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SPRING CLEANING AND HOME REPAIR

Small changes add up to quality improvements

New knobs, lighting can make an impression

The second-floor kitchen at the Ermilio home. The windows were shifted to the left to create better lines. The second-floor kitchen at the Ermilio home. The windows were shifted to the left to create better lines. (Aram Boghosian for The Boston Globe)
By James Sullivan
Globe Correspondent / March 13, 2011

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The kitchen doesn’t flow, there’s nowhere in the back for coats and boots, the upstairs bathroom is too small, and the master bedroom is kind of plain. Sounds like a typical old New England home.

And if you own one, and you’d like to bring your home into the modern world, it may seem you don’t know where to start. If the big projects appear overwhelming — an addition attaching a family room to a kitchen, for example — then think small first: cabinet knobs and handles or lighting fixtures. Piecemeal remodeling, according to many architects and designers, offers different opportunities to improve the quality of your living environment without gutting rooms to the studs.

“Each client has his own agenda,’’ said Adolfo Perez, an architect based in Newton. “We usually tell people, unless this is strictly an investment, think about it first. You want to be smart about your budget. With the depressed values of housing, more people are going to stay where they are.’’

Perez suggested homeowners focus on the textures of those things they touch or use every day, probably without noticing — bathroom faucets, doors and knobs, handrails. Consider replacing them with higher-quality hardware, he advises. For example, he often recommends clients spend a little extra on oversized doors, which can make an immediate impression.

“The difference between an off-the-shelf handrail or bracket and something of a little higher quality is like wearing a custom-made shoe,’’ Perez said.

That may sound like an extravagance, but in the scheme of things, such creature comforts are small expenditures home owners will enjoy over and over again.

“The tub fills quicker, the shower’s better, better lighting and heating — [these are] the things you appreciate every day,’’ said Perez.

The real estate collapse has done a lot to remind homeowners that their houses are not merely investments to be flipped at the first sign of a big profit, but places to live and make their own. It’s at least as important to enjoy it while you live there.

With the economy slowly improving, homeowners are growing more comfortable putting money into their homes. Spending on home improvement rose around 3 percent last year, according to the Joint Center for Housing Studies at Harvard University, which predicts that growth will double this year.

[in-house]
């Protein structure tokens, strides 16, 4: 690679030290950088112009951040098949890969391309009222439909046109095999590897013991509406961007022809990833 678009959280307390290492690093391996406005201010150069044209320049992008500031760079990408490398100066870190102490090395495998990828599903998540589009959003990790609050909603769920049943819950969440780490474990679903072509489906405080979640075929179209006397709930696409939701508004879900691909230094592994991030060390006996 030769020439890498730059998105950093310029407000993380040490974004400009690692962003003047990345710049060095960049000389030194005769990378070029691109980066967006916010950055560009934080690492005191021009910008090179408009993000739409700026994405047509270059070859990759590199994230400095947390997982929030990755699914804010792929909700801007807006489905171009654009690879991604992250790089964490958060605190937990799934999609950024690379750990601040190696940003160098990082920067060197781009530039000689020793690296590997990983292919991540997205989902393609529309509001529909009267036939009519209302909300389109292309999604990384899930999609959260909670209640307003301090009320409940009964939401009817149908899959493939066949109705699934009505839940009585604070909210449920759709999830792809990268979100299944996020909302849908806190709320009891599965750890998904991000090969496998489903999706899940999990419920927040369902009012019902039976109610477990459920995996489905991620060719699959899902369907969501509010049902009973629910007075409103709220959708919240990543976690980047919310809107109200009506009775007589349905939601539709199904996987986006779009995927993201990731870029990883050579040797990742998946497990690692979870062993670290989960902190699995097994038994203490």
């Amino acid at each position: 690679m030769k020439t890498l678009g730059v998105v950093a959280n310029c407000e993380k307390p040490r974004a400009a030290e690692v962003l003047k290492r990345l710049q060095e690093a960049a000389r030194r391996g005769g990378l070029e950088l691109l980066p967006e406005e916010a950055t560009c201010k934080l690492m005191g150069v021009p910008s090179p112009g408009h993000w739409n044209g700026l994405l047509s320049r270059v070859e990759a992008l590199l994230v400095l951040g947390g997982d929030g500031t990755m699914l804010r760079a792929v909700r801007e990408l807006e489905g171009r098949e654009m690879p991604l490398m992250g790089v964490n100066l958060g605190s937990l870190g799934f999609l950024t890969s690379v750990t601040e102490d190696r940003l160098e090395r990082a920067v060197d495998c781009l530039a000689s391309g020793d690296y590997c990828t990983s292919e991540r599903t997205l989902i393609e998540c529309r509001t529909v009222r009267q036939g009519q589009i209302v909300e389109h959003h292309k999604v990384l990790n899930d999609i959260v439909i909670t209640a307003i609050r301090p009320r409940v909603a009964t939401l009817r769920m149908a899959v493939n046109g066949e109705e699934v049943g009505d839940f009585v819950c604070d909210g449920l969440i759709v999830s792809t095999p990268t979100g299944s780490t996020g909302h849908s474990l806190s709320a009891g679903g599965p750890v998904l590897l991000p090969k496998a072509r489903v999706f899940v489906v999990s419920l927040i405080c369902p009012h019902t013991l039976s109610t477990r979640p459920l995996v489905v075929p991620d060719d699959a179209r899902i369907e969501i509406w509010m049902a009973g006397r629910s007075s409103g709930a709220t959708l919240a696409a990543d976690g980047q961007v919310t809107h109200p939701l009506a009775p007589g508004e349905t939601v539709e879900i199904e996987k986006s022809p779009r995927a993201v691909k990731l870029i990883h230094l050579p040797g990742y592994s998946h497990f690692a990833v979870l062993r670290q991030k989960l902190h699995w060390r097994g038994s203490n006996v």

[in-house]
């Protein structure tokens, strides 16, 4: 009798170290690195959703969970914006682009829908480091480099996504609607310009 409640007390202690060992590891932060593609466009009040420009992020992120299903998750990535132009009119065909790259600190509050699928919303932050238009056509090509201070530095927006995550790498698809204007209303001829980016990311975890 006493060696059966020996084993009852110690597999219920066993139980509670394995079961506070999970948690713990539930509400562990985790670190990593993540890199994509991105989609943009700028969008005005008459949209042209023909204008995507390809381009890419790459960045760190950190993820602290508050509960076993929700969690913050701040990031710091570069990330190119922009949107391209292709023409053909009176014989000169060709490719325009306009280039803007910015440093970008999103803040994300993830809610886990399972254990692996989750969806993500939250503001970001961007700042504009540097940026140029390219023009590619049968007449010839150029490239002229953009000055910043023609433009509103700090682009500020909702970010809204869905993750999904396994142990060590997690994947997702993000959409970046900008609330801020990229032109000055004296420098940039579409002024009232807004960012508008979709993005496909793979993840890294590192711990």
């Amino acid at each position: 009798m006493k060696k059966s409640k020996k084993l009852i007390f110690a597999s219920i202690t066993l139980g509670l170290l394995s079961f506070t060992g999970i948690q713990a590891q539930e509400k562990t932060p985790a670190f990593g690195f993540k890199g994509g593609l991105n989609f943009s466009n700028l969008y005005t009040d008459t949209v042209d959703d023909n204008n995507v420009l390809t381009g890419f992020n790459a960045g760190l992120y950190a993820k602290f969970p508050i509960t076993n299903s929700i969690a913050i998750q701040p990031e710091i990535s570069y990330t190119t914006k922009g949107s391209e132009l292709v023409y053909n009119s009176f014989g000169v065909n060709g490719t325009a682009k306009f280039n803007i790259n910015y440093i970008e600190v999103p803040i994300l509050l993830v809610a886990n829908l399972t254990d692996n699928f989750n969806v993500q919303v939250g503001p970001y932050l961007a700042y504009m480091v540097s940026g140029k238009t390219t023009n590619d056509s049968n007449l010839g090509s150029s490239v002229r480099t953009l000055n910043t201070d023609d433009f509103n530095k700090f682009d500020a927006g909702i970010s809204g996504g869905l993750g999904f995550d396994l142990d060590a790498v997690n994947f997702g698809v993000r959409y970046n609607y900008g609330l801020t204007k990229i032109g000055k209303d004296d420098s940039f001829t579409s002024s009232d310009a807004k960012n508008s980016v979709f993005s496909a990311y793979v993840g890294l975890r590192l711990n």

Kermit Baker, director of the Remodeling Futures program at the housing studies center, said the really extravagant home projects — fitness rooms and media centers, for example — are yesterday’s projects, as homeowners focus more on the practical and prosaic. Home office conversions remain popular, he added, as more people telecommute or pursue outside employment.

Piecemeal remodeling has another virtue, of course: It’s less expensive than full-blown additions.

New buyers would do well to live in the home for some time before deciding what needs to be renovated or replaced. But even if you’ve been in your home for a while, it could be a benefit to slow down and think about how you use the house before deciding where to spend your money.

Jeff Klug, cofounder of the Boston design firm Butz + Klug, said there are critical questions homeowners should ask themselves before deciding on what to change: “What disturbs them? What can they live with? Where is it nice in the morning and the evening in the house?’’

Klug and his partner, Pam Butz, recently converted a two-family townhouse in the South End into a five-floor home for attorney Jim Ermilio, and his wife, Sharon. Among other features, they created a street-level living room and den separated by a wet bar and a kitchen with pantry shelves that give a library feel, in homage to the floor’s original function as a study.

Before the work began, Ermilio said, Klug + Butz “asked us to write a lengthy note describing who we are — our family, our lifestyle, our likes and dislikes. They were trying to get a feeling for us as people, not only with respect to architecture. We were impressed.’’

If, like the Ermilios, you are ready for the big project, one that will require professional help, Klug suggested that homeowners try to hire an architect or designer and a builder early on in the process, instead of drawing up plans and then looking for a contractor.

“That can create a dialogue that helps set priorities about design related to actual cost,’’ he said. “That’s really valuable to everyone on the team.’’